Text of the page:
In their final film performances, Michael Caine and Glenda Jackson play off each other wonderfully in a fine biographical drama based on the true story of war veteran Bernie and his wife Rene Jordan, respectively.

Direction: Oliver Parker
Screenplay: William Ivory
Cast: Michael Caine, Glenda Jackson
Length: 96 minutes
Rating: 12A

Almost 10 years ago now, the British Royal Navy Second World War veteran Bernie Jordan (Michael Caine), approaching his tenth decade, set off from his nursing home in Britain for the 70th anniversary D-Day commemorations in France in secret. Encouraged by his wife Rene (Glenda Jackson) to travel to the anniversary ceremony solo, Jordan’s supposed disappearance causes a headache for the nursing home staff amidst a growing media presence in what has become a white-hot human-interest story that catches all off guard.


Meanwhile, Jordan befriends fellow British veterans divergent in age and race en route to France as well as Germans, representative of those he fought against during World War II. His return to the beach and cemetery of his fallen comrades proves to be as much a challenge psychologically as well as physically, but, ultimately, presents an opportunity for closure. His abrasive flashbacks to a war-torn landscape contrast noticeably, in pace and tone, with those that come to Rene, which illustrate their blossoming romance.

Michael Caine and Glenda Jackson in The Great Escaper (2023) – Photo by ROB YOUNGSON – © ROB YOUNGSON – IMDb

Exquisitely filmed and warmly scored, ‘The Great Escaper’ is a tale of two halves, set in Britain and France, of poignancy and hopefulness, from the perspectives of Bernie and Rene who spend most of the film apart. Bernie may have travelled to France by himself, but Rene is equally adventurous in her own way, forming closer bonds and bantering with even the most reluctant of nursing home staff. What could easily have become a depressing narrative has been sidestepped in favour of good humour; luckily, Bernie and Rene still possess sharp minds even if their health and memory may not be as strong.


Even though the fish supper she tucks into looks great, a sense of fun, however necessary, doesn’t overpower the spirit of the film to become one of pure saccharine simplicity. We are, after all, in the winter of our leading characters’ (and actors’) lives. As such, the script would be remiss (and acting quite hollow) if this fact, while bleak, was elided. It isn’t and, thus, an air of bittersweetness surround Bernie and Rene, both together and apart. As they themselves acknowledge, they may be living on borrowed time, but what a time they’re having. Old age on film can, treated sensitively, produce alternative results to a formulaic death sentence; politely put, this is bleak and unattractive, intelligently.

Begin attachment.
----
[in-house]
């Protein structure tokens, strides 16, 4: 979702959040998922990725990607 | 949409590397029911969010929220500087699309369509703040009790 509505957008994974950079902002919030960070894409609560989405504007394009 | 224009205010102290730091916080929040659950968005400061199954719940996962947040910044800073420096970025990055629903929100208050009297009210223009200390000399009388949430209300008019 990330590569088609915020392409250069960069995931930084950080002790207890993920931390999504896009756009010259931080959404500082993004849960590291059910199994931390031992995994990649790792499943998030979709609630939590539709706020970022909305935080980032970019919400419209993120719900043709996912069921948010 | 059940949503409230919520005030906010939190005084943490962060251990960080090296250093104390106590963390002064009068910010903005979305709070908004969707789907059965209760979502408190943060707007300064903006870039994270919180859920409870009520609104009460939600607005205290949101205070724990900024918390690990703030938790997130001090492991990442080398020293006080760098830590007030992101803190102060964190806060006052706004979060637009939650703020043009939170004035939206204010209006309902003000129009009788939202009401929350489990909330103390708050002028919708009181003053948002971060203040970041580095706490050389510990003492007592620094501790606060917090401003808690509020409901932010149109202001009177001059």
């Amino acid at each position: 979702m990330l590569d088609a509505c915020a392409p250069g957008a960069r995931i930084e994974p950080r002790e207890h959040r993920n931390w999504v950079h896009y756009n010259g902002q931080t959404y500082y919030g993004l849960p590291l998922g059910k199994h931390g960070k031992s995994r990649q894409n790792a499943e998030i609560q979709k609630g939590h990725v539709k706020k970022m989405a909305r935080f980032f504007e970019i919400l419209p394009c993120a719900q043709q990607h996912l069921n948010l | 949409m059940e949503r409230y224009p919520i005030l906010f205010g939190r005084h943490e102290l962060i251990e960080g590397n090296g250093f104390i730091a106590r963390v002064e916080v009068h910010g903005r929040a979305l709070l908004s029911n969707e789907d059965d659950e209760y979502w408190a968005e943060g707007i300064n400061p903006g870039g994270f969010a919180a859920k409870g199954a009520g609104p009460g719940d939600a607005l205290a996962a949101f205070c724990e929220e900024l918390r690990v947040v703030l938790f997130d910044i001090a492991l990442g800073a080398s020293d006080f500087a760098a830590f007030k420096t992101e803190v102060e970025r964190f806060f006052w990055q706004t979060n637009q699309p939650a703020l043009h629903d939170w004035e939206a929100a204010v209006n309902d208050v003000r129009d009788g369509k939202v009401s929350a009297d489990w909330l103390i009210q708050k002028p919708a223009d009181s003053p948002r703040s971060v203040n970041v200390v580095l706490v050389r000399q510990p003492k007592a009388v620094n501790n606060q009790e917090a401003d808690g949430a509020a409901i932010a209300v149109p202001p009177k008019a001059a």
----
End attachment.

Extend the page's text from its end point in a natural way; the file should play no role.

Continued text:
Michael Caine and Glenda Jackson in The Great Escaper (2023) – IMDb

World War Britain is an interesting era for us to keep returning to on film and television, especially from our perspective. In a time of political and economic decline, was wartime (including the Cold War) really Britain’s last period success on the world stage? Well, yes and no. First and Second World War Remembrances (extending to cinema) give creatives the opportunity to remind succeeding generations of the sacrifice made by those preceding. Much like the D-Day commemorations themselves, the original broadcast footage to which this film cuts back and forth from seamlessly, ‘The Great Escaper’ also presents us with a positive view of life after service, that there is one, namely, without negating its obvious traumatic memory; alcoholism is the main affliction for the veterans Bernie befriends in modern day France as a portal of escape from shock only they will know.


“The world is always more palatable when seen through a glass,” Bernie observes, pointedly, which is why he feels compelled to make the journey. Ironically, your critic is very much aware of his privilege in viewing Bernard ‘Bernie’ Jordan’s true experience in service ‘through a glass’ through the medium of this film – currently under review from the comfort of a press screening – which is, of course, ‘always more palatable.’

Michael Caine and Glenda Jackson in The Great Escaper (2023) – IMDb

In a similar homespun fashion to the relationship built between Jim Broadbent and Helen Mirren as a married couple in the 2020 film ‘The Duke’, Caine and Jackson provide ‘The Great Escaper’ with its spark and wit; most importantly, they have agency despite their age. Reuniting on the big screen for the first time since ‘The Romantic Englishwoman’ nearly five decades ago, Caine and Jackson have amassed four Oscars, four BAFTAs and four Golden Globes between them. Rest assured; this film concludes these glittering careers on the high notes of subtle performances and undiluted admiration.


“Nine o’clock?! Who goes to bed at nine o’clock?! Only the randy and the infirm,” Rene exclaims, exasperated. We hear you sister, we hear you.



‘The Great Escapers’ is in cinemas now:


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